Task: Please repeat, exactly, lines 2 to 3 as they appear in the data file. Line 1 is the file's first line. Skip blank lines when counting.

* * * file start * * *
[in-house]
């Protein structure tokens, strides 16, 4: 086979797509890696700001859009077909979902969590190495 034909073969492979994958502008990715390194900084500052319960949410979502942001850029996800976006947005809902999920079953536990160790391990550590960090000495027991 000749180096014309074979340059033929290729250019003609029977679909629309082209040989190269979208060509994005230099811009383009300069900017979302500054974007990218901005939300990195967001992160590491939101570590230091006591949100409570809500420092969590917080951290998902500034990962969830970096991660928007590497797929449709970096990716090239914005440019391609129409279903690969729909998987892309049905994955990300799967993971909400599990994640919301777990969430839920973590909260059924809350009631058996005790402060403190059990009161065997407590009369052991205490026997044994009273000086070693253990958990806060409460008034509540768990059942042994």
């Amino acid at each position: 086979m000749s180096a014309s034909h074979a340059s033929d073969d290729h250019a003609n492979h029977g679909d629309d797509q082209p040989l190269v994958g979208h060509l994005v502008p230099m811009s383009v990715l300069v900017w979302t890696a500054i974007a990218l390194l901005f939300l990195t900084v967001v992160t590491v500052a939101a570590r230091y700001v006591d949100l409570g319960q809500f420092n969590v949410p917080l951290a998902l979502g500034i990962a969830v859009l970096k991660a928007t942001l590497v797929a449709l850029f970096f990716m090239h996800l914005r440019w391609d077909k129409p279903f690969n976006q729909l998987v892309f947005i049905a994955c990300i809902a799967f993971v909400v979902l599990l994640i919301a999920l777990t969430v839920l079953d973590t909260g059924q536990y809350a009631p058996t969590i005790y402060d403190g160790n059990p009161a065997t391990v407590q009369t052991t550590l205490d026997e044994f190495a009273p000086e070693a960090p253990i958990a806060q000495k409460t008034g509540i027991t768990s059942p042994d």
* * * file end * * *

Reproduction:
């Protein structure tokens, strides 16, 4: 086979797509890696700001859009077909979902969590190495 034909073969492979994958502008990715390194900084500052319960949410979502942001850029996800976006947005809902999920079953536990160790391990550590960090000495027991 000749180096014309074979340059033929290729250019003609029977679909629309082209040989190269979208060509994005230099811009383009300069900017979302500054974007990218901005939300990195967001992160590491939101570590230091006591949100409570809500420092969590917080951290998902500034990962969830970096991660928007590497797929449709970096990716090239914005440019391609129409279903690969729909998987892309049905994955990300799967993971909400599990994640919301777990969430839920973590909260059924809350009631058996005790402060403190059990009161065997407590009369052991205490026997044994009273000086070693253990958990806060409460008034509540768990059942042994």
């Amino acid at each position: 086979m000749s180096a014309s034909h074979a340059s033929d073969d290729h250019a003609n492979h029977g679909d629309d797509q082209p040989l190269v994958g979208h060509l994005v502008p230099m811009s383009v990715l300069v900017w979302t890696a500054i974007a990218l390194l901005f939300l990195t900084v967001v992160t590491v500052a939101a570590r230091y700001v006591d949100l409570g319960q809500f420092n969590v949410p917080l951290a998902l979502g500034i990962a969830v859009l970096k991660a928007t942001l590497v797929a449709l850029f970096f990716m090239h996800l914005r440019w391609d077909k129409p279903f690969n976006q729909l998987v892309f947005i049905a994955c990300i809902a799967f993971v909400v979902l599990l994640i919301a999920l777990t969430v839920l079953d973590t909260g059924q536990y809350a009631p058996t969590i005790y402060d403190g160790n059990p009161a065997t391990v407590q009369t052991t550590l205490d026997e044994f190495a009273p000086e070693a960090p253990i958990a806060q000495k409460t008034g509540i027991t768990s059942p042994d």